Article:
An unforeseen benefit of the bar form factor was that it’s now widely familiar and doesn’t require the same level of instruction as its cartridge refill predecessor. That’s important since there are three different detergents in one Home Kit shipper that’s roughly the same size as the original liquid cartridges’ paperboard carton. Each corrugated or paperboard primary package in the new bar line is maybe a third of the size of its paperboard predecessor, so on-pack printing space is comparatively limited.
Overall, packaging for the new line entailed taking that same design mentality from the first line and applying it to a new form factor with the same goals in mind: no packing peanuts, no air cushions, no extra padding, and no dead space. To validate all these packaging decisions, Truman’s employed a third-party supply chain company to test and optimize the packaging system.
“Philosophically, for us, it’s less about being a sustainability-first brand, and it’s more about just minimizing waste where you can,” Reed says. “It’s practical, too, considering shipping rates and their relationship with dimensional weight. If you’re able to do it, why not do it? Since we’re taking a fresh approach to these cleaning products, it gives us a license to rethink how we want to package and deliver them.”
Sharpening sustainability chops
Packaging design priorities were function first—getting the product through the channel intact—then form and consumer interaction with the packs. Sustainability was really the last piece of the equation. Truman’s had a structure and a form in mind, the last step was to go out and find sustainable material that could still accomplish those first two goals.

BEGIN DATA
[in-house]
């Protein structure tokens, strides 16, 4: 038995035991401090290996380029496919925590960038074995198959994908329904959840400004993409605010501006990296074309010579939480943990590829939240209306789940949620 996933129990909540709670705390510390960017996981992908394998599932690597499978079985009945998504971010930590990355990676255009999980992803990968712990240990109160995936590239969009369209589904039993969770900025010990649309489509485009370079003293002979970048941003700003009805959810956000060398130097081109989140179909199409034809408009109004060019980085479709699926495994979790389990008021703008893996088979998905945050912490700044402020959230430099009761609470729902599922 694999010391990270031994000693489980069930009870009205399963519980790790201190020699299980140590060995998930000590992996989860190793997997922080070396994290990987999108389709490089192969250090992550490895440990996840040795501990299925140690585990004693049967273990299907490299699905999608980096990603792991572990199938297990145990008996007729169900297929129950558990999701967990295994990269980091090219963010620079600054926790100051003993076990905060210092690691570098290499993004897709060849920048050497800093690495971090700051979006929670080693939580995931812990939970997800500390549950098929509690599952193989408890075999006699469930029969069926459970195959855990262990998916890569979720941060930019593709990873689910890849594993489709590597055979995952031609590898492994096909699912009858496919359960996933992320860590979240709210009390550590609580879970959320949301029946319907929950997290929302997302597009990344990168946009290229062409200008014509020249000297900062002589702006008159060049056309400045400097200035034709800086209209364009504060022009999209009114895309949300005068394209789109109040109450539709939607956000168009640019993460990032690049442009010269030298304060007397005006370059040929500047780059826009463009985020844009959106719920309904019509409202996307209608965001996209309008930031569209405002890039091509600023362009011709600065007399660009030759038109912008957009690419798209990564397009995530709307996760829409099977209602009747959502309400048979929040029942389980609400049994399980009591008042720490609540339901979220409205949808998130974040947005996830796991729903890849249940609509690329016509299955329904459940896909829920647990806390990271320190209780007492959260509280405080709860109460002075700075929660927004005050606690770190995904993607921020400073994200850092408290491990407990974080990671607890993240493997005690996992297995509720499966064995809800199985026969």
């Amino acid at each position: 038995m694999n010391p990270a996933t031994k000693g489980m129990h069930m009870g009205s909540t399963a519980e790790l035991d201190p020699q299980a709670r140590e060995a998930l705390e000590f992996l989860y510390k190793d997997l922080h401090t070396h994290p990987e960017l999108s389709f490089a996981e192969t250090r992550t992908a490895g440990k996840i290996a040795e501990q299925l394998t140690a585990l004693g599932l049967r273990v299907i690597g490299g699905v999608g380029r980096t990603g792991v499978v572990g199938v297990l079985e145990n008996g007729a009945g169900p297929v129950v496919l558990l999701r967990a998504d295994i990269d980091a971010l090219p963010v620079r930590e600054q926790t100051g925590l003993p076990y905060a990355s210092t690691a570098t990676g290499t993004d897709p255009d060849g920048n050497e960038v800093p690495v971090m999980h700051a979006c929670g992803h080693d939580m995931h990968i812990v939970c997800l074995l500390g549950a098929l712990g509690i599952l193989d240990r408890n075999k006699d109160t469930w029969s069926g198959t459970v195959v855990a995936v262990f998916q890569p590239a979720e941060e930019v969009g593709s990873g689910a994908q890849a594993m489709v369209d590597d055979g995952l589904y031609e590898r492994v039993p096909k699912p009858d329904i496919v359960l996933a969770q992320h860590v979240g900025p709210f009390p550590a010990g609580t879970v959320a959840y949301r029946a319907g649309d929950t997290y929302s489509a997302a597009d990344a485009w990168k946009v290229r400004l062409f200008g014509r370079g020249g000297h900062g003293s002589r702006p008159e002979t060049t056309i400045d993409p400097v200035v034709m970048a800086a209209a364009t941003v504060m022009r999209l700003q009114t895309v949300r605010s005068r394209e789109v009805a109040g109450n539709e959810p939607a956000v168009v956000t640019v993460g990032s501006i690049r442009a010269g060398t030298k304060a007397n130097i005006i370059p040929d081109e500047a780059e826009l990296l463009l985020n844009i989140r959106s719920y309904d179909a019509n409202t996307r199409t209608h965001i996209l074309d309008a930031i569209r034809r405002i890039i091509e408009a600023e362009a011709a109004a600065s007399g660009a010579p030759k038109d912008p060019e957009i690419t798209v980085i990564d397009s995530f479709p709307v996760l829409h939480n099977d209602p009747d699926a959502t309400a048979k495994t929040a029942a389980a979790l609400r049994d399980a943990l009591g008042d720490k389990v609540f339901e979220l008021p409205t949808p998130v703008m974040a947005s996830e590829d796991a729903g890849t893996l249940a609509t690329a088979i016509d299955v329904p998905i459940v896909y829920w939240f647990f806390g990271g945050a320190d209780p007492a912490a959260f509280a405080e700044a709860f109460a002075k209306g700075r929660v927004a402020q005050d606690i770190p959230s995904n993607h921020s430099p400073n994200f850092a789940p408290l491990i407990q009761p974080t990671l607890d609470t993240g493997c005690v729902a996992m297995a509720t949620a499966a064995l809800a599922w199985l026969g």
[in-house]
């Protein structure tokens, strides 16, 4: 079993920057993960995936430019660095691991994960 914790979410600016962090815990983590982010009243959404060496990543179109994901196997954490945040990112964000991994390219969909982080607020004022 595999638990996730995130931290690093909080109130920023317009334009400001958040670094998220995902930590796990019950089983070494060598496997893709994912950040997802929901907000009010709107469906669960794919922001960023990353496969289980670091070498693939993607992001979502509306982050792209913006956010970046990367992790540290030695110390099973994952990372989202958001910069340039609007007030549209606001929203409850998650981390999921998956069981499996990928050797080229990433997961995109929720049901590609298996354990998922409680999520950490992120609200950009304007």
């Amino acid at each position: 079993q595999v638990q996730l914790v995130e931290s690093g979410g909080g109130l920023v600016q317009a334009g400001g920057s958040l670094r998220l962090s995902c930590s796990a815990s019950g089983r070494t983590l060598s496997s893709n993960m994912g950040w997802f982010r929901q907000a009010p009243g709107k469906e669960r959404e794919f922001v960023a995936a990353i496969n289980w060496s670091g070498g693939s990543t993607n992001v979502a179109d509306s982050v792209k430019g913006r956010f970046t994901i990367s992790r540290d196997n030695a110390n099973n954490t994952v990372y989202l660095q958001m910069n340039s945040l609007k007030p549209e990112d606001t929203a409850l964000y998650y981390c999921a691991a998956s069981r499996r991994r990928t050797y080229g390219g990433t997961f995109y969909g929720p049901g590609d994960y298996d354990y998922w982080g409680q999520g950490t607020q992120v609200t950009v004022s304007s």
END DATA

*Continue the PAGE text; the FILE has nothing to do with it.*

The new product line’s packaging, both paperboard and corrugated, is 100% post-consumer recycled content. A first for Truman’s, they are entirely compostable, too. While the material selection for the corrugated and paperboard is unique to this new bar line, Reed says it’s instructive for all of the packaging, and Truman’s is going to take a look at how well the compostable material will work for the existing line.
“There are so many new technologies with material, especially within shipping and e-commerce, that we’re always looking for ways where we can reduce our footprint,” Reed says. “This was a cool process for us because it was only a year on the heels of launching our first product, and we were already able to show some improvement that was also economically feasible for us. We’re a startup, and we have to be cost-conscious. But I think we’ve got more flexibility, both with the ingredients that we choose and also the packaging materials we source, to be able to pay a little bit extra to achieve our goals without putting ourselves in a position where we’re making a niche product that has to be priced way above the rest of the market and then ultimately inaccessible to a lot of people. It’s not that we’ve hit a finish line with this current packaging. I think we’re always going to evaluate it and certainly look for opportunities to minimize impact anywhere else we can.” -PW